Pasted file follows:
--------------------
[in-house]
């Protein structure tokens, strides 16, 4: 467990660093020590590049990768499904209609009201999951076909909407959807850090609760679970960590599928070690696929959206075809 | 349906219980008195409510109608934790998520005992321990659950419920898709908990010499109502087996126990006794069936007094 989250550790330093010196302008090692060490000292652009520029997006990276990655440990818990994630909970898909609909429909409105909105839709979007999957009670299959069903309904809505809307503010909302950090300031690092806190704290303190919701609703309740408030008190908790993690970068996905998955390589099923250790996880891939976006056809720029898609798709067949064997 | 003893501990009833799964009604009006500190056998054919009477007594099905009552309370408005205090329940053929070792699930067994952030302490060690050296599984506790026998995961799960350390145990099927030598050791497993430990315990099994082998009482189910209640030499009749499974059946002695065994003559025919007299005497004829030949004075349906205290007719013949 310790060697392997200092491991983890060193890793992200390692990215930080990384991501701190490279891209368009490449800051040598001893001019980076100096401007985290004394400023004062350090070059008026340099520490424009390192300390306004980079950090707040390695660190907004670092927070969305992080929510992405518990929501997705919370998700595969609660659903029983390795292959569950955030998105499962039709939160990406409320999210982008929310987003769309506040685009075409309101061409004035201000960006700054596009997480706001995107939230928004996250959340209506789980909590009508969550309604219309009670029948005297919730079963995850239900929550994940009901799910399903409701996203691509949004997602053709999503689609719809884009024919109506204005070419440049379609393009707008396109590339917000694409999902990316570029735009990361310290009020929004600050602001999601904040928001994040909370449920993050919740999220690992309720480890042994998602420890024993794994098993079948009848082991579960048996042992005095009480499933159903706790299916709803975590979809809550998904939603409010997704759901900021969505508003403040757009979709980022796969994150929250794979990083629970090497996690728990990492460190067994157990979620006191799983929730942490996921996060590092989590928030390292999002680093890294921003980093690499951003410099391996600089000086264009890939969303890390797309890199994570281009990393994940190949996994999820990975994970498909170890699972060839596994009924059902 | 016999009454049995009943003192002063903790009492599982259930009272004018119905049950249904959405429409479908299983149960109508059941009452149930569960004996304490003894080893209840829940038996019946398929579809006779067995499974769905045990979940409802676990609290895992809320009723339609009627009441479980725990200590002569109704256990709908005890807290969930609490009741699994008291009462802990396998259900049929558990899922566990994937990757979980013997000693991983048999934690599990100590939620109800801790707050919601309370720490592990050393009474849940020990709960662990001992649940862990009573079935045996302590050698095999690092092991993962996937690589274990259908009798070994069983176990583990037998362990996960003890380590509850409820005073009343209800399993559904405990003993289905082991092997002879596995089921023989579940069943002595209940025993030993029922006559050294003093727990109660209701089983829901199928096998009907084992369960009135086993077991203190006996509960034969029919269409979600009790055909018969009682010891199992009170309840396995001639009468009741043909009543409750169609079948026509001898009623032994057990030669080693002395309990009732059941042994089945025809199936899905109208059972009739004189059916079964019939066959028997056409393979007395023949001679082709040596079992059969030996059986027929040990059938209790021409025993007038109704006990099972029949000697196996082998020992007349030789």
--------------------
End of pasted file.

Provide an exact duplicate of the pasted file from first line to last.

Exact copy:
[in-house]
């Protein structure tokens, strides 16, 4: 467990660093020590590049990768499904209609009201999951076909909407959807850090609760679970960590599928070690696929959206075809 | 349906219980008195409510109608934790998520005992321990659950419920898709908990010499109502087996126990006794069936007094 989250550790330093010196302008090692060490000292652009520029997006990276990655440990818990994630909970898909609909429909409105909105839709979007999957009670299959069903309904809505809307503010909302950090300031690092806190704290303190919701609703309740408030008190908790993690970068996905998955390589099923250790996880891939976006056809720029898609798709067949064997 | 003893501990009833799964009604009006500190056998054919009477007594099905009552309370408005205090329940053929070792699930067994952030302490060690050296599984506790026998995961799960350390145990099927030598050791497993430990315990099994082998009482189910209640030499009749499974059946002695065994003559025919007299005497004829030949004075349906205290007719013949 310790060697392997200092491991983890060193890793992200390692990215930080990384991501701190490279891209368009490449800051040598001893001019980076100096401007985290004394400023004062350090070059008026340099520490424009390192300390306004980079950090707040390695660190907004670092927070969305992080929510992405518990929501997705919370998700595969609660659903029983390795292959569950955030998105499962039709939160990406409320999210982008929310987003769309506040685009075409309101061409004035201000960006700054596009997480706001995107939230928004996250959340209506789980909590009508969550309604219309009670029948005297919730079963995850239900929550994940009901799910399903409701996203691509949004997602053709999503689609719809884009024919109506204005070419440049379609393009707008396109590339917000694409999902990316570029735009990361310290009020929004600050602001999601904040928001994040909370449920993050919740999220690992309720480890042994998602420890024993794994098993079948009848082991579960048996042992005095009480499933159903706790299916709803975590979809809550998904939603409010997704759901900021969505508003403040757009979709980022796969994150929250794979990083629970090497996690728990990492460190067994157990979620006191799983929730942490996921996060590092989590928030390292999002680093890294921003980093690499951003410099391996600089000086264009890939969303890390797309890199994570281009990393994940190949996994999820990975994970498909170890699972060839596994009924059902 | 016999009454049995009943003192002063903790009492599982259930009272004018119905049950249904959405429409479908299983149960109508059941009452149930569960004996304490003894080893209840829940038996019946398929579809006779067995499974769905045990979940409802676990609290895992809320009723339609009627009441479980725990200590002569109704256990709908005890807290969930609490009741699994008291009462802990396998259900049929558990899922566990994937990757979980013997000693991983048999934690599990100590939620109800801790707050919601309370720490592990050393009474849940020990709960662990001992649940862990009573079935045996302590050698095999690092092991993962996937690589274990259908009798070994069983176990583990037998362990996960003890380590509850409820005073009343209800399993559904405990003993289905082991092997002879596995089921023989579940069943002595209940025993030993029922006559050294003093727990109660209701089983829901199928096998009907084992369960009135086993077991203190006996509960034969029919269409979600009790055909018969009682010891199992009170309840396995001639009468009741043909009543409750169609079948026509001898009623032994057990030669080693002395309990009732059941042994089945025809199936899905109208059972009739004189059916079964019939066959028997056409393979007395023949001679082709040596079992059969030996059986027929040990059938209790021409025993007038109704006990099972029949000697196996082998020992007349030789």